Kobe Bryant will never be embarrassed. He shot 1-14 on national TV Tuesday night as the Warriors rampaged over the 2-12 Lakers on their way to history. That won't embarrass Kobe.
He understands how rich his legacy is in Los Angeles and in the NBA. Every basketball demigod meets mortality. Kobe has studied the careers of the greats. He surely recognizes his own demise, as he witnessed those that happened in front of him years ago, particularly that of Michael Jordan. When Kobe acknowledges that, barring a surprising change of heart, this will be his last season, he is admitting that he knows his time has come. He's not an idiot. He can process the 1-14 nights and understand it's over.
The question is what to do now. There are 58 games left! We have four and a half months and 17 national TV appearances more of this! As Zito Madu wrote this week, Kobe doesn't have it in him to become deferential. What made Kobe great -- the ruthless drive and individualistic impetus to do everything all the time -- is in part making the Lakers a laughingstock. Kobe's drive is still turned up to 11, but the speaker's blown. It's like slamming your foot on the gas pedal when your car's permanently stuck in neutral. It's just not going to work.
So what now?
Why is Kobe still here? Because he's under contract. He's making $25 million this season. Kobe is a smart businessman. He's not walking away from $25 million. He's also still here because he hasn't really been able to say goodbye to the NBA recently due to injuries. This season is his farewell tour in a way. He's not going to take it upon himself to cut that short, not before he visits his familiar haunts and hears the familiar taunts. He's a legend. He deserves his goodbyes.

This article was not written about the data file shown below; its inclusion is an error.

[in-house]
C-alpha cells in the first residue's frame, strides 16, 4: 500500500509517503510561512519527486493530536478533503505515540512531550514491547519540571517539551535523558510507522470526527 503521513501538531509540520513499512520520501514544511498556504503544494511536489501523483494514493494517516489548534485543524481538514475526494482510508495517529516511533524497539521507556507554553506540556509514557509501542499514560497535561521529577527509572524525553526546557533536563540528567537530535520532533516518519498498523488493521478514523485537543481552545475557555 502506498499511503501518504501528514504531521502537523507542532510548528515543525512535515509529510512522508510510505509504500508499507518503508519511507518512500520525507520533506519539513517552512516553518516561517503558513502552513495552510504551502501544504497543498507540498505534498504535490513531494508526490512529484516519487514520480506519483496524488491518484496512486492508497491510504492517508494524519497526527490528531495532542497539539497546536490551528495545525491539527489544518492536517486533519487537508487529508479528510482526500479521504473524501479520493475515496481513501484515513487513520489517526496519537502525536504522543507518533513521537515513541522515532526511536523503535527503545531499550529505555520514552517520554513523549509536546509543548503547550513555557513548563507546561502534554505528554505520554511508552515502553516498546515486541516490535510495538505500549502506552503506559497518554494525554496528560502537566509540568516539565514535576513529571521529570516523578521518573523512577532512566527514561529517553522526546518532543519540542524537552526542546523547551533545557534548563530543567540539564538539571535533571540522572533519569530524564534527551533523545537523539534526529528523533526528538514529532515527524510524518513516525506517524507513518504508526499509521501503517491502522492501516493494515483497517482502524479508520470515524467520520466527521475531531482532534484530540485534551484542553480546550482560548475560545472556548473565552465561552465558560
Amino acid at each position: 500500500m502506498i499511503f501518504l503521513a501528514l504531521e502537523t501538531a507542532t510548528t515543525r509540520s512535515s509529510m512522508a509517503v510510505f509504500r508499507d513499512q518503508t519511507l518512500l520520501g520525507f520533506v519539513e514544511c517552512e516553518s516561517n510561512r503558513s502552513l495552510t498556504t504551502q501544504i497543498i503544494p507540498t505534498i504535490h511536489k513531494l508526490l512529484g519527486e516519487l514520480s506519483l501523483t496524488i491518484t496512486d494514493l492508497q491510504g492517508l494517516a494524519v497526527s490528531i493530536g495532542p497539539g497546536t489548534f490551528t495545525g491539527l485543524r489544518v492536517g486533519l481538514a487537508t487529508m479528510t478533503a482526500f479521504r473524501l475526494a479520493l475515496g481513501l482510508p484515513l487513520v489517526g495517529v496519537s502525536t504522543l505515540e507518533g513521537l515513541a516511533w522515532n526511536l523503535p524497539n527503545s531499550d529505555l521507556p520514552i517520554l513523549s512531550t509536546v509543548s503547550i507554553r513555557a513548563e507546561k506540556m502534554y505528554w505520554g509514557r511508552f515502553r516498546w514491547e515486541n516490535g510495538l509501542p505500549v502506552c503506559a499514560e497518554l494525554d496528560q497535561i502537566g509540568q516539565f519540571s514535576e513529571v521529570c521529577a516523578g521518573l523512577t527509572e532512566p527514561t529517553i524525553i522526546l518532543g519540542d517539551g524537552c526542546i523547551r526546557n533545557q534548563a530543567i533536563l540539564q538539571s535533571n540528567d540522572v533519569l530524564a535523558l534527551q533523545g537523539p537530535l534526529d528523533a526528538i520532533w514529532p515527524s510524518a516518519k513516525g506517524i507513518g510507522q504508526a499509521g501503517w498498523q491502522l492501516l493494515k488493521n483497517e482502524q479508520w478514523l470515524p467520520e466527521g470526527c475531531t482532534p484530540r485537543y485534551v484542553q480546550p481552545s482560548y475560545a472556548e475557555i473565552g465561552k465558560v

The Lakers can't cut Kobe, not when the end is in sight. Kobe still reigns over a huge population of Lakers fandom. You don't cut a player in the conversation for greatest Laker ever. And it's not like his draw is limited exclusively to L.A.: according to ESPN's numbers, the Lakers are the No. 1 road draw this season despite being the league's second-worst team. No offense to the young fellows, but folks aren't buying tickets because Jordan Clarkson and Julius Randle are visiting. The Lakers' germ is still spread far and wide across North America because of Kobe's past exploits and current presence. The legacy means something to those people.
It may also mean something to other NBA players. L.A. has notoriously struggled to add marquee free agents in recent years, but part of the sales pitch is how well the Buss family takes care of the Lakers' stars. Cutting Kobe this close to his voluntary exit would dash that talking point, for whatever it may be worth.
No, the Lakers can't hit the eject button on this one. They need to ride it out.
Lakers Nation presents: Bryant didn’t mince words a few weeks ago
The minutes, the shots